This is so because there is no question that the language of division is insufficient as we confront planetary challenges such as climate change and a global economy, terrorism and war. We need a language of wholeness. We need a language for holopoiesis, the art of “wholeness-making.”
What has been interesting to me is to see where this language has been emerging and where it lagged. Over the past thirty years, some of the most pioneering thinking and experimentation in what might be called ‘Gaian consciousness” has been in business, economics, in organizational development and new theories of governance, as well as in the sciences, particularly biology, ecology and systems theory. For some examples, see the books of Harrison Owen on Open Space Technology (one of many websites is http://openspaceworld.com), Margaret Wheatley’s classic book Leadership and the New Science (http://www.margaretwheatley.com/), the techniques of non-violent communication taught by Marshall Rosenberg (http://www.cnvc.org/), Arnold Mindell’s process psychology (http://www.aamindell.net/), or Mark Satin’s political blog on the Radical Middle (http://www.radicalmiddle.com/). Where, it seems to me, it has been slowest to take hold is in the spiritual field (a notable exception to this has been the work of William Bloom—check out his website, http://www.williambloom.com/ or his book Soulutions.)
It’s not that concepts of wholeness aren’t found in spiritual teachings and traditions; they are. But it’s more common, I think, to find ideas of unity than of wholeness. These are not identical concepts, and the two can be turned against each other in curious ways. Thus the woman I mentioned at the beginning felt that to achieve a state of unity, she had to become less whole, dividing herself into bits, getting rid of some while keeping the others. What she lacked was a way of thinking and speaking about herself as a whole being. Her spiritual language didn’t give her tools for holopoiesis.
We need such tools. It is hard to be agents of creating wholeness in the world if we cannot create it in ourselves, and it’s hard to create it in ourselves if we believe that it’s fundamentally lacking in us, that the very nature of who and what we are arises from separation and division. Yet when we speak of our incarnations as journeys away from God and spirit, when we think of life as a kind of exile from our real home, when we think of ourselves as divided into souls and personalities, when we think of the physical world as simply an illusion from which we must awaken, we may well be speaking (and thinking) in a language of separation rather than connection and wholeness-making.
It was for this reason, I believe, that a number of years ago the inner beings with whom I work suggested I focus my attention on incarnation itself. What I call incarnational spirituality has grown out of that research, which is ongoing. I’ve gained numerous insights in this process, but one of the most important has been to see incarnation itself as an act of wholeness-making.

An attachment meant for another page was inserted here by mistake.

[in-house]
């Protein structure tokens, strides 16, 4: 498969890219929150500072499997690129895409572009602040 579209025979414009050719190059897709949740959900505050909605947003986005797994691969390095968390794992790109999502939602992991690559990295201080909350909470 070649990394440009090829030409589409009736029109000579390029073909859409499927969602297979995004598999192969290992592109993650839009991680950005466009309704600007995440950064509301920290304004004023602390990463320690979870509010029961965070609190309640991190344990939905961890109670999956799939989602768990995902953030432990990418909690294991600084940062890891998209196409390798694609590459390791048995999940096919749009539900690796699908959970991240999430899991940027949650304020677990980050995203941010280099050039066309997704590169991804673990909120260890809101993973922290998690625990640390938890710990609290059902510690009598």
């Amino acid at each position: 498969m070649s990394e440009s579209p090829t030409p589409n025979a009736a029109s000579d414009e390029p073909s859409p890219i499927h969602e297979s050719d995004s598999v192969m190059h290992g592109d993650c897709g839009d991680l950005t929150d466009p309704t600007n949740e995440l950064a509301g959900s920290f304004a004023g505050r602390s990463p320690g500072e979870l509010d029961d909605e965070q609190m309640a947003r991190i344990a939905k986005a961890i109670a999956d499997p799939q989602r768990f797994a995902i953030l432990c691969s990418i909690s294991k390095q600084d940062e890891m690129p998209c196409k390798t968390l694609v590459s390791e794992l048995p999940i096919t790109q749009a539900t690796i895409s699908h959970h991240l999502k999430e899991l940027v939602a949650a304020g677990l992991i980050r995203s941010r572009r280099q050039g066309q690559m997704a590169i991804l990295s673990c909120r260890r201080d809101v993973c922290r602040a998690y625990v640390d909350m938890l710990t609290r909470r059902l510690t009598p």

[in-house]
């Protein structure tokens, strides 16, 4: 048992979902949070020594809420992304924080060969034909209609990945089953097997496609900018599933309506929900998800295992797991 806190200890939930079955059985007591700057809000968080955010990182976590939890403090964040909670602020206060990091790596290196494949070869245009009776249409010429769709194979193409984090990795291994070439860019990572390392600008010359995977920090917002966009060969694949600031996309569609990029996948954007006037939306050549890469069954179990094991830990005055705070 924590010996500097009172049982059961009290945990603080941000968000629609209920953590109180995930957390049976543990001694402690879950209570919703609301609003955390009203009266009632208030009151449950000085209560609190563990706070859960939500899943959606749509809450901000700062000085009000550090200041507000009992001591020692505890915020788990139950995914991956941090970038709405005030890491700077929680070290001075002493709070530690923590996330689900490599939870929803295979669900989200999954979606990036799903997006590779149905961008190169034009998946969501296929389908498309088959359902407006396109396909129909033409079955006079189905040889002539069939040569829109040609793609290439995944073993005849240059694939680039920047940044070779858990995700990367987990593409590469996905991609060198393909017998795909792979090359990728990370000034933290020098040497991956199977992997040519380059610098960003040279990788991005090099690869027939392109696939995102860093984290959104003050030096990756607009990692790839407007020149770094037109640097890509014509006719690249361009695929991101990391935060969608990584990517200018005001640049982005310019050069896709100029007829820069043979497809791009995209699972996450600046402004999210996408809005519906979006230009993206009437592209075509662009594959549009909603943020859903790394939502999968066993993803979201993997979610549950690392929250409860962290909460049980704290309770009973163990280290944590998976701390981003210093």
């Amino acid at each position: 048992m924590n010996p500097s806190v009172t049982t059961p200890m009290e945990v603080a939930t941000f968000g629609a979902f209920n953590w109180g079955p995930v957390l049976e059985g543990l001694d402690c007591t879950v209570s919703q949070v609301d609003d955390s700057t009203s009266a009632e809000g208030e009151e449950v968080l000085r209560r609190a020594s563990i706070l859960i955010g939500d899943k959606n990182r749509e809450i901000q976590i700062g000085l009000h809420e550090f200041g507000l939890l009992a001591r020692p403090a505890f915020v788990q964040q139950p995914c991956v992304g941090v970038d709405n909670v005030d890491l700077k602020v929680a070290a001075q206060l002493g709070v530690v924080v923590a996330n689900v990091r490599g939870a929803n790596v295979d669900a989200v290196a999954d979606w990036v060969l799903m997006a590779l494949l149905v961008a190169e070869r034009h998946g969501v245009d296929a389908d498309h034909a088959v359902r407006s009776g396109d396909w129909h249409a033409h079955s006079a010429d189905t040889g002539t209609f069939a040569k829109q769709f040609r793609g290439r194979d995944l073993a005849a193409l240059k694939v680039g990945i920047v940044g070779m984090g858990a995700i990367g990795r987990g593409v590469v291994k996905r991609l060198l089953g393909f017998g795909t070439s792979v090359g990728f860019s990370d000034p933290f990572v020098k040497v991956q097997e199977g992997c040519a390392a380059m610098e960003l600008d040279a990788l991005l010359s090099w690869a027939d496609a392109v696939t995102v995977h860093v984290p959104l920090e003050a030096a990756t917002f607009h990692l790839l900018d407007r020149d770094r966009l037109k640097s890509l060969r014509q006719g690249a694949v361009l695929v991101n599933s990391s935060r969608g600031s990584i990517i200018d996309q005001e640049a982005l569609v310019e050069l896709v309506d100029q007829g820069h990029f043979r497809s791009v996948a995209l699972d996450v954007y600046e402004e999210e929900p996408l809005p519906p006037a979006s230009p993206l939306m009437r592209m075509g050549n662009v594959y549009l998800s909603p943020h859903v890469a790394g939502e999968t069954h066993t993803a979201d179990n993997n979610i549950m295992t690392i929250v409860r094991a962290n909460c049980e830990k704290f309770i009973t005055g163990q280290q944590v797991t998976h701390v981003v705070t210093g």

Various traditions and schools of spirituality identify different reasons why we may come to this world: to work out past karma, to learn lessons, to evolve, to perform some specific task, and so on. But deeper than any of these reasons, we are gifts of love to enhance the connections between the physical and non-physical dimensions and to build the wholeness of the earth.
We cannot build wholeness if we do not feel whole within ourselves, but we cannot feel whole in ourselves if we cannot speak of who we are in a language of connection and wholeness. It’s this language that is striving to develop and unfold in our midst. It’s not an easy birth, even when we desire it, for we have spoken for so long in languages of separation and conflict that they insinuate themselves into our thinking even when we are talking about wholeness. “My ego is the source of my problems; I must get rid of it to be whole.” But once we get rid of it—if we can get rid of it—then what takes its place? What new part of ourselves shall we identify as the new culprit and the next target for removal? How much self-division and self-amputation does wholeness demand? The correct answer is none at all, but to understand that, we must learn to see, to think, and to speak in a different way, in the language of Gaia rather than the language of a fragmented—and fragmenting--humanity.
The elements of this language are emerging. This is the most exciting thing about our time. It is a language that has the power to create a new world because it can enable us to see a new us. Incarnational spirituality is part of this language, the part that focuses on incarnation, self, sovereignty, generativity, relationships and even boundaries as elements and acts of wholeness-making. But other parts are emerging as well, in holistic spirituality itself and in science, business, politics, indeed in many walks of life as individuals respond to the possibilities of a new world and a new vision.
Is this possible? Can we learn a new language to heal our world and heal ourselves? I believe so. It’s why I do what I do and teach what I teach. It’s why Lorian exists. More importantly, I believe it’s why we’re all here, to make this shift. The language of wholeness may be new in some ways but in reality it is our native tongue. It may not be a matter of learning something new but of remembering something basic within us, the deep language of our souls, the grammar of love and the vocabulary of being human.
In my next David’s Desk, I will explore more fully what a new language of wholeness-making might sound like in the context of dealing with ego. If “ego” is something we need to confront, then how might we do so in a holistic and not a separative way?